‘JEET KUNE DO

Jeet Kune Do translated, as “Way of the Intercepting Fist” was Bruce Lee’s personal expression of the martial arts. It is not bound by any one system nor is it meant to be a system. It is a philosophy and an ongoing process of self-discovery. This is not to say that there is no structure to JKD. Most Martial Artists who practice JKD have prior study of other martial arts systems. Bruce Lee himself studied Wing Chun for 5 years.
After an infamous fight Bruce had with another martial arts master that he beat; he thought that the fight took too long and that Wing Chun had it’s limitations. It is then that Bruce Lee formed a set system of progression called “Jun Fan Gung Fu”. Jun Fan being Bruce Lee’s Chinese name.
This system of progression would combine Wing Chun with Western Boxing,Western Fencing, Savate, and Jujitsu to name a few. As Lee would say “Absorb what is Useful and Discard the Rest”. After conducting additional research and adding in some essential principles, strategies, and concepts Lee transformed Jun Fan Gung Fu into an entity he named “Jeet Kune Do”. JKD follows concepts, philosophies, and principles. However everyone’s “JKD” is different. As Bruce Lee’s closest friend and protégé Dan Inosanto would say, “It’s like trying to fit everyone into a size 42 coat. It will fit some but not others. People are made up of different sizes and attributes and what will work with some will not work for others.” This is why everyone will find his or her own JKD.

Where as other Martial Art systems build on techniques, JKD strips away to simplicity. JKD can be compared to a sculptor chipping away at a rock to make a beautiful statue. JKD practioners train in an environment that helps them develop spontaneous and deceptive combat skills with an emphasis on adaptability.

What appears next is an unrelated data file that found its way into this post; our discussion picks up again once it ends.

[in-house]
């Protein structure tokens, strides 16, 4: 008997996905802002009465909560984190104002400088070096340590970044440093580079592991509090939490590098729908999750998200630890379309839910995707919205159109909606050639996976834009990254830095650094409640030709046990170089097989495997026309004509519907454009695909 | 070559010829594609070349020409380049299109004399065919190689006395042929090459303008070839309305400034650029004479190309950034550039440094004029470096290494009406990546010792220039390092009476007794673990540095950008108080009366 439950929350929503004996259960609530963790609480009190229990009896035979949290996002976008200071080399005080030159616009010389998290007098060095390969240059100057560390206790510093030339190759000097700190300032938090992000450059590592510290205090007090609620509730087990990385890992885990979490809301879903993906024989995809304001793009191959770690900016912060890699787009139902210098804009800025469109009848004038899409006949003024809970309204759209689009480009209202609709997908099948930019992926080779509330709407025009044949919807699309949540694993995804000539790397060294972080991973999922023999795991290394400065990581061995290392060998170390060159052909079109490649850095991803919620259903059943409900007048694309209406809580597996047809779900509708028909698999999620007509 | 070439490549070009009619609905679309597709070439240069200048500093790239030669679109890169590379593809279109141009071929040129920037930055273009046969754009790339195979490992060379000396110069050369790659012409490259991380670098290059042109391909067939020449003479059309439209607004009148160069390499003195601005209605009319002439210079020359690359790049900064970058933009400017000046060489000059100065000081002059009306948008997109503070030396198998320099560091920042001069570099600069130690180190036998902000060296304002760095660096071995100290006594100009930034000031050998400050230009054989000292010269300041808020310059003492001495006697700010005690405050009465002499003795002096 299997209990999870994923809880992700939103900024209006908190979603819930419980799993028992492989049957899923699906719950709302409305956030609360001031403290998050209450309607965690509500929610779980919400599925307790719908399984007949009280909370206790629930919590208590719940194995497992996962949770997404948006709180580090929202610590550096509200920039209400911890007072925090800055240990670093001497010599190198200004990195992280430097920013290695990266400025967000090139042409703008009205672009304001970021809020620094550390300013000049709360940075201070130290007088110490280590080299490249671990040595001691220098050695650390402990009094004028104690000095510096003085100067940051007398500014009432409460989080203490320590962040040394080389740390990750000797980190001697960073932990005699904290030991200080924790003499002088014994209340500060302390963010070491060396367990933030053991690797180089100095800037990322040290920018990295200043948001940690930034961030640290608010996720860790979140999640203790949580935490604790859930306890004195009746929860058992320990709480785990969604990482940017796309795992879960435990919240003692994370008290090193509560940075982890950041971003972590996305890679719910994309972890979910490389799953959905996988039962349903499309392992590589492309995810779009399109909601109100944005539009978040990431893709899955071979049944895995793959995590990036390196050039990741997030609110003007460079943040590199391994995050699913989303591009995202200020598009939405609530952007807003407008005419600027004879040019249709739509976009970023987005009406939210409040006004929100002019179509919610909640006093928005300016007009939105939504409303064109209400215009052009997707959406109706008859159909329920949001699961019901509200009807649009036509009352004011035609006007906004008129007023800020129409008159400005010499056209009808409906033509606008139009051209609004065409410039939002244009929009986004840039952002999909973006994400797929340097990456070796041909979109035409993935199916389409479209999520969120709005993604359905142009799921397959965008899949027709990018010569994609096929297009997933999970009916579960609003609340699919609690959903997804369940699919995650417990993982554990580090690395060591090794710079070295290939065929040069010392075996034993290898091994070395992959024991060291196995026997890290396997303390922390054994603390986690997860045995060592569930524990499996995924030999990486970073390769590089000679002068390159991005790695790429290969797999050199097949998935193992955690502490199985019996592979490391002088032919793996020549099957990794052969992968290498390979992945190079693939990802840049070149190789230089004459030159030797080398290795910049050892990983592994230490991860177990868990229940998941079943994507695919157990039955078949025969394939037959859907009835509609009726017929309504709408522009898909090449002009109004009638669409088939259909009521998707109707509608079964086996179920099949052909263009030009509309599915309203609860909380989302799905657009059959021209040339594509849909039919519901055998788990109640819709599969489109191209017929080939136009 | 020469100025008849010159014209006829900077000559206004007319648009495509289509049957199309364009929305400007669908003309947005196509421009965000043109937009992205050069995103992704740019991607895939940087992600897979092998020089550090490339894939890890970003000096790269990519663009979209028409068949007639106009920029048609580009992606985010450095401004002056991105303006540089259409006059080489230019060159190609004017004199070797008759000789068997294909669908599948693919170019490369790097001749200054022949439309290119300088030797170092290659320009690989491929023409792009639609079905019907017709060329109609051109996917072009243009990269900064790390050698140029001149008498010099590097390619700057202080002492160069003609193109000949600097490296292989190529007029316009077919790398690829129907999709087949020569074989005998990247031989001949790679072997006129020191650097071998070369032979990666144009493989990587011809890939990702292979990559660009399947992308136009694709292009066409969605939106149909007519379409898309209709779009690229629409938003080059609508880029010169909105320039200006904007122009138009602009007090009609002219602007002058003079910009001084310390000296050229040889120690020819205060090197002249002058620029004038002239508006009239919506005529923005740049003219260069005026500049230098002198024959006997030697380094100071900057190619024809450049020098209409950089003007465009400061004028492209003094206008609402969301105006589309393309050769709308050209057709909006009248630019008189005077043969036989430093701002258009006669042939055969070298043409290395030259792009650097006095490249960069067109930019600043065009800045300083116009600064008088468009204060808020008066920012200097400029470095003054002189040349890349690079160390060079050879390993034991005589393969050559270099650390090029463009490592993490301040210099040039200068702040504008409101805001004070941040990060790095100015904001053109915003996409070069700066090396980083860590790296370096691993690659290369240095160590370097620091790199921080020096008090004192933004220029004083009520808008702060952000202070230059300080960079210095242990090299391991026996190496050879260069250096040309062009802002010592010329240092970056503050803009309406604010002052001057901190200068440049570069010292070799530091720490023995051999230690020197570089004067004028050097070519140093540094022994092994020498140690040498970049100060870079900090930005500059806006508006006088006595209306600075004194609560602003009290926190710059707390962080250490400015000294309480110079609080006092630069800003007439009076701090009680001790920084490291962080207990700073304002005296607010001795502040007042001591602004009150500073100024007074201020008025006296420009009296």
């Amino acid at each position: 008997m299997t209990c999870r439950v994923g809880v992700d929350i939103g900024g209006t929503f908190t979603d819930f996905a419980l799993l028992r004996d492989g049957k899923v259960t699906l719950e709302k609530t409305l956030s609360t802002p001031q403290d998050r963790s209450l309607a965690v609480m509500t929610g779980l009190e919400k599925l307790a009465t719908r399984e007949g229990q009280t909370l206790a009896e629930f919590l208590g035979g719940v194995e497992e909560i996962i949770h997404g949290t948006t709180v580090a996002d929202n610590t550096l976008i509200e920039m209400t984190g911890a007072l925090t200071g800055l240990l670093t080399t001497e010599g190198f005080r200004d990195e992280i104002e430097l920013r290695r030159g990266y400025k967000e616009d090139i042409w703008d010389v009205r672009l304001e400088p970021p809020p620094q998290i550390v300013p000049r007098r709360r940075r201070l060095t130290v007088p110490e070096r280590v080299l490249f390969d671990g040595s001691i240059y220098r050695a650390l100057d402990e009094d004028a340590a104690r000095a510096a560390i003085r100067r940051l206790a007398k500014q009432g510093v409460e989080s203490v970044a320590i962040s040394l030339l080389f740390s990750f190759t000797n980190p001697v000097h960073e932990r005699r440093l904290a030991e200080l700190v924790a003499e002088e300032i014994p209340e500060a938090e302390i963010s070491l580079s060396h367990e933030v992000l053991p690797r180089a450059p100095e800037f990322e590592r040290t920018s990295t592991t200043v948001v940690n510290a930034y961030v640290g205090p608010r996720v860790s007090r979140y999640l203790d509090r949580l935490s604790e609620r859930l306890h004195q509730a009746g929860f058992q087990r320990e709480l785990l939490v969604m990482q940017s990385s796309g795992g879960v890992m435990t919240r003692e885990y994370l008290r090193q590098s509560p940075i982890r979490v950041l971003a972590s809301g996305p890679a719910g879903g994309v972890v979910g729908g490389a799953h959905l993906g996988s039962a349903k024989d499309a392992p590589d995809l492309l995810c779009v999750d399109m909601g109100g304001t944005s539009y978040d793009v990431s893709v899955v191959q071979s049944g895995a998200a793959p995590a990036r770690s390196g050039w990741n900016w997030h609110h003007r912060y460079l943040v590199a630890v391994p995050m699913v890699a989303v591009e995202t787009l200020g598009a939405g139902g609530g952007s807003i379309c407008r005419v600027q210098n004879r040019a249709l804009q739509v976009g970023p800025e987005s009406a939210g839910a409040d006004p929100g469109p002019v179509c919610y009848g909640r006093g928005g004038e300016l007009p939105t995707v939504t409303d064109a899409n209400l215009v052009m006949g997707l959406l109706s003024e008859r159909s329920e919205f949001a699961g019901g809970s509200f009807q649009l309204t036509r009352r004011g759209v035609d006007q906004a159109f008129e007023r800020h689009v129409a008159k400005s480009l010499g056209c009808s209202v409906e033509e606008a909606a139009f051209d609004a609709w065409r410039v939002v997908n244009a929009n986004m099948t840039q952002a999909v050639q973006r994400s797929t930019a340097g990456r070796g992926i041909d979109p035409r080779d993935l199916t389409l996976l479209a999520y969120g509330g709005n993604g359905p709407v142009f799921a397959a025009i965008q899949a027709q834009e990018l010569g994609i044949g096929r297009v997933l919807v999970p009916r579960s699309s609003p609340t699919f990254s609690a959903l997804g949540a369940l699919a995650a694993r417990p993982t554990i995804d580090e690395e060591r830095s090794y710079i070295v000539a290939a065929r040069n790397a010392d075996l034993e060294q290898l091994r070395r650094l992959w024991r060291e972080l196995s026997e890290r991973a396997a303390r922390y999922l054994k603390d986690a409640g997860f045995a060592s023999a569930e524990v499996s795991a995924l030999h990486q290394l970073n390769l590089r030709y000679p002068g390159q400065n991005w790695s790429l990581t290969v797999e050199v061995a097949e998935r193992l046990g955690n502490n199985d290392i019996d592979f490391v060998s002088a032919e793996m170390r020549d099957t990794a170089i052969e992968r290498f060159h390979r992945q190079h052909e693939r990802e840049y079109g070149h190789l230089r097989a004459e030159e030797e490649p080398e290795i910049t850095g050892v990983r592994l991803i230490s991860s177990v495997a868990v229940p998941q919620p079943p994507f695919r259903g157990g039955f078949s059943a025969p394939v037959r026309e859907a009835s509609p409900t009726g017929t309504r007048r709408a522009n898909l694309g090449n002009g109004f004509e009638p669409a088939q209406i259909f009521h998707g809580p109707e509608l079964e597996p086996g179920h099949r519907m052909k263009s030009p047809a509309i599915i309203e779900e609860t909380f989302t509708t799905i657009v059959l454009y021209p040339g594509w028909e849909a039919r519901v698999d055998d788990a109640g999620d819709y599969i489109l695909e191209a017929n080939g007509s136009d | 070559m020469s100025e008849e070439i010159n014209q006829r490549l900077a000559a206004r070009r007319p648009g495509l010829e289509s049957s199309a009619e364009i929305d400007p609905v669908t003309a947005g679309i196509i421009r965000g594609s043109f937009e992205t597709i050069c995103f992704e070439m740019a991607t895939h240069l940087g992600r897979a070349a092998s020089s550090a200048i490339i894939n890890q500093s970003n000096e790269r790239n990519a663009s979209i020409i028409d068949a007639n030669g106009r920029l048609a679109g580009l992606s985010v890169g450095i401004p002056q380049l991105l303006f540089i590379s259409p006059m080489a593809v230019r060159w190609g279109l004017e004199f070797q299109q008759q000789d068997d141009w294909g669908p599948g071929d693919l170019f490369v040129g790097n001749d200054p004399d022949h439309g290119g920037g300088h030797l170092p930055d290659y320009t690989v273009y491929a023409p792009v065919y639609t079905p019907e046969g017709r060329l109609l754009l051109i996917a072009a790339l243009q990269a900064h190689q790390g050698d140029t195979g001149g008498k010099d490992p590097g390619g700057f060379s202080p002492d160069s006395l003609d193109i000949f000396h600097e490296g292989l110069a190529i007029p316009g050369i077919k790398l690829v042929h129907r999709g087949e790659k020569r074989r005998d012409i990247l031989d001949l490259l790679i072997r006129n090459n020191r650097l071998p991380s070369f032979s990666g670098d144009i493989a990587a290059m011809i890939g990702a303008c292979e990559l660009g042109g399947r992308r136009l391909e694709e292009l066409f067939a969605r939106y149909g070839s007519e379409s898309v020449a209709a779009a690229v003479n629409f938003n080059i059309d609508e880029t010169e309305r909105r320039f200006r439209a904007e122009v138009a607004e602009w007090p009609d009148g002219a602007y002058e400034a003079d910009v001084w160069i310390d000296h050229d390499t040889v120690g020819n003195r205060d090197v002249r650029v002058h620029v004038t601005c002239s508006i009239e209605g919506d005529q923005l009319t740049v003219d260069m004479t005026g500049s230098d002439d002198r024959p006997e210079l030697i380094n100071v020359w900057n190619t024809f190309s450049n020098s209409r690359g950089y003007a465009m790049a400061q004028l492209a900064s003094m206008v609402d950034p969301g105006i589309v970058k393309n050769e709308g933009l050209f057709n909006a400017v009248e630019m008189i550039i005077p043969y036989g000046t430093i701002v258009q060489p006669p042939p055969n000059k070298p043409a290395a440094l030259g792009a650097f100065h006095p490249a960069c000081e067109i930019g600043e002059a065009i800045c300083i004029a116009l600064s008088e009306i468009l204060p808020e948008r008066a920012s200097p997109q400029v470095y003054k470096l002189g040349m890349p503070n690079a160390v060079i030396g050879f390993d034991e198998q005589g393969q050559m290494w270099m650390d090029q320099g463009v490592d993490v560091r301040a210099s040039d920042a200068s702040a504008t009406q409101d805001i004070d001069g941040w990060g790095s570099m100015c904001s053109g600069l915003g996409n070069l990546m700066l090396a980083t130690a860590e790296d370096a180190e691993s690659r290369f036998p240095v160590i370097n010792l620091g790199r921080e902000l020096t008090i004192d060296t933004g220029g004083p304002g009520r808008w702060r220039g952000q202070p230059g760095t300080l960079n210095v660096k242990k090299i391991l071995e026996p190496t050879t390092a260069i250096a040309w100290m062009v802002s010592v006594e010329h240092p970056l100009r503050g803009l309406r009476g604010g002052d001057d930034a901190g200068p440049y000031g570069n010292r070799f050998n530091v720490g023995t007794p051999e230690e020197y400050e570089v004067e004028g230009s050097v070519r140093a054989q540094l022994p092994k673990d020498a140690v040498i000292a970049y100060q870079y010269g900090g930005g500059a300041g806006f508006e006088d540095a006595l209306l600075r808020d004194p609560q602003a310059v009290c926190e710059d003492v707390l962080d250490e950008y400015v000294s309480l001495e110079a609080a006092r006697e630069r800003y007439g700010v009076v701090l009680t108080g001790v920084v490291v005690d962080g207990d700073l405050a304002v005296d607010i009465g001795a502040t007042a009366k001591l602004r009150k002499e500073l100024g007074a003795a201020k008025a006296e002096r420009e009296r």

JKD is all about moving, shifting, kicking, punching, trapping, blocking, and parrying. It is a continuum of perpetual motion, yet there is a flow of stillness that encapsulates awareness, perceptiveness, and intuition making them among the most skilled practioners in the world.

ALL THE BRUCE LEE SCENES IN LONGSTREET 

(Li Tsung - Bruce Lee 4 episodes)


Jeet Kune Do Fighting Elements

Jeet Kune Do is a vehicle to self discovery. Bruce Lee once said that ” JKD can’t be owned, can’t be organized, can’t be taught and can’t be sold. JKD is a PROCESS, not a product”. When it comes to streetfighting we are simply looking for the truth. My truth may not be your truth and vice versa. The simple philosophy of JKD is to ” Use what is useful, and Discard the rest”. Jeet Kune Do is about moving from one range to another, from using elements of all styles, especially the styles that specialize in certain ranges. Adaptability is the key concept in Jeet Kune Do. You have to be able to adapt. That is the meaning of ” Using no way as the way, and having no limitation as limitation.” Any fighting elements used in the process are just stepping stones. There is no end product, only continual progress, change, and adapting. Certain fighting elements may be more conducive to power, others to speed and still others to sensitivity. Let’s take a look at a few of the more then 26 fighting styles that are incorporated into Jeet Kune Do.